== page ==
BTW, Jeff Healey, the blind Canadian blues guitarist who roared to fame in the late '80s-early '90s and then dropped off the radar, just died of cancer earlier this month. He was only 41. While I didn't care for the somewhat sappy tone of his later pop songs he was an incredibly gifted blues rocker.
And, now, back to your regularly scheduled debates over camera trivia...
the two of them should of course get togehter, and have a drink. drinks!
It's about the light actually. I'm working in Hong Kong these days. Going over to the Zero Image place on Monday to pick up a 6x12.
I saw Healey in a bar when he was a kid. He did a 30 minute version of Voodoo Chile (the slow blues from side 1 of the vinyl) followed by a 30 minute version of Voodoo Child (Slight Return). Awesome musician and a great guy.
I did not read the whole thread, so forgive me if I repeat something that has been aready stated.
I have took great phoos (well, I liked them, say) with a 3 MP PS. I di with my wife's Nikon D40, and with my own D200. Same goes for lenses.
But, would this mean that I would be in doubt whether to pick up the PS or the D200? Not for a second. Sometimes I'm in doubt between the D200 and the D40, but not if I'm going out for the clear purpose of taking photos.
The point is that 1) you may take SOME great photos with the PS, but you will take A LOT more great photos with the D200 and 2) it is way more satisfactory to use the D200 than the PS, and if you need to do all the day long, this makes a difference.
Of course, both points are somewhat dependent on what you do, and on how different are your two options. Surely the difference between my D200 and a D300 is far less significant than between the D200 and the PS (in fact, I'm not upgrading to D300), but at the end of the day, in my experience cameras DO matter. Less than skills, yes, less than "being there at the right moment", yes. Somewhat less than lenses, yes. But a camera that you feel well to use, that does not slow you down or fail you when it matters, is, and will always be the instrument I will want to use. And sice ever once in a while I may have to buy a camera or a lens... I suppose that trying to figure out which one fits me the best is then worth doing.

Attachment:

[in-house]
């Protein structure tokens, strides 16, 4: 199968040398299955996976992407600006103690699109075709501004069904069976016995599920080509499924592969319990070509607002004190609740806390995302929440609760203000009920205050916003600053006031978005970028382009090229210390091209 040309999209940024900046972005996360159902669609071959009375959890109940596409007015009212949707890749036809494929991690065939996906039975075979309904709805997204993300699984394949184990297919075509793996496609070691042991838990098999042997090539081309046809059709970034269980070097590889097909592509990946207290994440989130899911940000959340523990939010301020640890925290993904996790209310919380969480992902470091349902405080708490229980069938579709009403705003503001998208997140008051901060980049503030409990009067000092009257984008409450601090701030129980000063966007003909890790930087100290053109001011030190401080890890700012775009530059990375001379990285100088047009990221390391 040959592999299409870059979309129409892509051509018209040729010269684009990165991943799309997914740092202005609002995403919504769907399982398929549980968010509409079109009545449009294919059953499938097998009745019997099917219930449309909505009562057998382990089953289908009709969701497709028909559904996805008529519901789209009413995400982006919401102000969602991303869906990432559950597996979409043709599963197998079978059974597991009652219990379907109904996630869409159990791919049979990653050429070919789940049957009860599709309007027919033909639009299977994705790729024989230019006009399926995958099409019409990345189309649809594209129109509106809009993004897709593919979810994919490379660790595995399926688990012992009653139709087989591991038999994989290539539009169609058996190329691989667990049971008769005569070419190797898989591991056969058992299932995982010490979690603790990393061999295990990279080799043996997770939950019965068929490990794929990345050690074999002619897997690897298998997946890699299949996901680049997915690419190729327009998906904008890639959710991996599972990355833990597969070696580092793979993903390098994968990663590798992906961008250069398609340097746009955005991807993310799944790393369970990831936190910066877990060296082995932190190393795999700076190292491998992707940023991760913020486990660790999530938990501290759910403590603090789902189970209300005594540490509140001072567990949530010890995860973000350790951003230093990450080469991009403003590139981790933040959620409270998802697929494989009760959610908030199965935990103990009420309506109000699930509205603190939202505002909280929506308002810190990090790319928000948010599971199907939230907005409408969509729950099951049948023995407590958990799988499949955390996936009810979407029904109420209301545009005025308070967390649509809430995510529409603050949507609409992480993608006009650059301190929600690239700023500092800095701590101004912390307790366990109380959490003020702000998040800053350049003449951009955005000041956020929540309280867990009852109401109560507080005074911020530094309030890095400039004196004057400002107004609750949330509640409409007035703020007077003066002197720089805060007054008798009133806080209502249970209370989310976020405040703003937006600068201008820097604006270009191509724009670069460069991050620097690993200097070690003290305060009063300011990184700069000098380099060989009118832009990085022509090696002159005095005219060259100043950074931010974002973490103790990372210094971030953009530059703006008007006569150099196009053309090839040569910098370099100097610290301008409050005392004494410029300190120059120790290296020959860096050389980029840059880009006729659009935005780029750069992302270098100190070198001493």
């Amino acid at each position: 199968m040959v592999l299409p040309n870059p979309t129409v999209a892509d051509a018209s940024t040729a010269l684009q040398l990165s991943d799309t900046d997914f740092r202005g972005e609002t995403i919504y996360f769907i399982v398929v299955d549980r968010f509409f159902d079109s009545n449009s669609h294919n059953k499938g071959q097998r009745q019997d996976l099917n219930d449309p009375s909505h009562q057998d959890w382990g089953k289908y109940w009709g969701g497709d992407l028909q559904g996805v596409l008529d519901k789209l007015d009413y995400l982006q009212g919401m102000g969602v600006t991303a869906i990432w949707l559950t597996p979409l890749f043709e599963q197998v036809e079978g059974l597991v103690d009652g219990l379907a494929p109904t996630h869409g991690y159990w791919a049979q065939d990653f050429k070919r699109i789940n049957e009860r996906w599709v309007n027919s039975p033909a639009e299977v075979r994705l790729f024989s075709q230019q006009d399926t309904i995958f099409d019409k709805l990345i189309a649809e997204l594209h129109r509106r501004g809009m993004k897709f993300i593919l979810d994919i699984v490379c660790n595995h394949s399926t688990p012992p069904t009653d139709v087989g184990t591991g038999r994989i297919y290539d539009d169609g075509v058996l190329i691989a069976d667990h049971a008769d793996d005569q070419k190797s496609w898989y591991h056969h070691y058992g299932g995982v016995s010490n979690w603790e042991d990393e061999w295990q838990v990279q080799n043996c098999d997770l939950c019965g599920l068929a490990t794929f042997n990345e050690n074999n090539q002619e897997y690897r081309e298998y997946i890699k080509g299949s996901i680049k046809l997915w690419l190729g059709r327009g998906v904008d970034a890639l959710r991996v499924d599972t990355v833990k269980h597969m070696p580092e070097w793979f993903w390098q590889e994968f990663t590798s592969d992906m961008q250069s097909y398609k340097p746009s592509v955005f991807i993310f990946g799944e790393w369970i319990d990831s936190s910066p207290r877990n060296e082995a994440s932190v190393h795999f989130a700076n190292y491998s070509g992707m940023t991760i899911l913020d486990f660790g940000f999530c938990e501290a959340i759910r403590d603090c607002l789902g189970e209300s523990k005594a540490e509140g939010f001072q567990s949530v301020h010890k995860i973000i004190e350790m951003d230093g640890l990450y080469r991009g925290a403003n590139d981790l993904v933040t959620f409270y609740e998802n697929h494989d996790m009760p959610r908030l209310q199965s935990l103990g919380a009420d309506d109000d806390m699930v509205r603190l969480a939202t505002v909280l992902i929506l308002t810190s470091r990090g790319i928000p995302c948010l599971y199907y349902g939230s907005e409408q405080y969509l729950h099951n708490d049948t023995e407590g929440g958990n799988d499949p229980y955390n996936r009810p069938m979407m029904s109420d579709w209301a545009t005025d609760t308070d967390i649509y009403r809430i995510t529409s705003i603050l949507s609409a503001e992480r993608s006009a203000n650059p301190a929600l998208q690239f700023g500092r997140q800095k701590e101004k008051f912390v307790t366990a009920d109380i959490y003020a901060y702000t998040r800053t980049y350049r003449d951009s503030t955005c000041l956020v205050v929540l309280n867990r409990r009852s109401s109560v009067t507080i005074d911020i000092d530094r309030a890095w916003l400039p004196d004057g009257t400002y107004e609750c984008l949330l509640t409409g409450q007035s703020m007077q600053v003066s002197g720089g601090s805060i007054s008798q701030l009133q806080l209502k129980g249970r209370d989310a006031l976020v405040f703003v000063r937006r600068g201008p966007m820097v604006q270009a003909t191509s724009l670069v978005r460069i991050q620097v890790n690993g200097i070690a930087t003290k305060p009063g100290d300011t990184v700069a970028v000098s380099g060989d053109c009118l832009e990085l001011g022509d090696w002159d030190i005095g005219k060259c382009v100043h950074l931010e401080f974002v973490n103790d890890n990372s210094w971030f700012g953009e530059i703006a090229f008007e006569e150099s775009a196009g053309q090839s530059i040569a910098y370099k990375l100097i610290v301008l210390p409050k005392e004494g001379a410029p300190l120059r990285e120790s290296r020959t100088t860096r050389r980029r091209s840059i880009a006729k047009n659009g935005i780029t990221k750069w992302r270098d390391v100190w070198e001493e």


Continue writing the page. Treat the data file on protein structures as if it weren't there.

Which does not mean spending all he time debating on the crucial difference between 0.35 and 0.42 seconds startup time, or 1/3 stop better noise or dynamic range. One is free to like speaking about that, provided he knows these things will have no impact on photography.
I guess you should strike a balance... but squarely say that camera does not matter is plain wrong.
'He sounds like a bitter old man..."
No, he sounds like an experienced smart man.
In terms of actual photogrpahic knowledge Rockwell is like 1 mega-pixel level 3 sRGB Jpeg made with a cell phone camera from 2 years back. In other words he goes to the lowest common denominator and stays there.
The entire point of Rockwell's site is not to actually teach anyone anything about actual photography . it is to make a lot of people stay at his site long enough to eventually order something from one of his advertising clients -- for which he gets a commission.
A Luminous Landscape rebuttal of a Ken Rockwell article?
Geez. Life is too too short...
David Burnett. David Burnett. David Burnett.
Jesus, I read about half of both articles and that was all I could possible stand. I want that five minutes of my life back.
What is even the slightest bit interesting about either of these brain farts?
Dan is right. Burnett is exactly the guy I thought about when I read that crap.
Ah, all good fun.
Me, I think do whatever you want. Yes, great photographers will take better pictures than me more often than not (ok, pretty much always). Heck, a lot of mediocre photographers will take better shots than me. I know my place in the world. But I sure do appreciate every edge that I can get.
I just really enjoyed his tossing out there that yes, sometimes equipment does matter and smacking around the folks who always say that it doesn't. KR just seemed to be the trigger but the thing was aimed at a lot of people.
I look at it much like Bernard does. I am a pretty good mountain biker. I have raced some multi day races, 24 hour races, etc. I am middle of the pack in a pretty tough crowd. I could probably still beat most of the people I beat if you put me on a huffy. And the people beating me could do the same to me on a huffy. But when its close, the guy with the better bike will probably have an edge and take me or vice versa. But none of us would bother, it wouldn't be as much fun. A good bike is a pleasure to ride and use and in fact does help. Cameras are much the same way for people.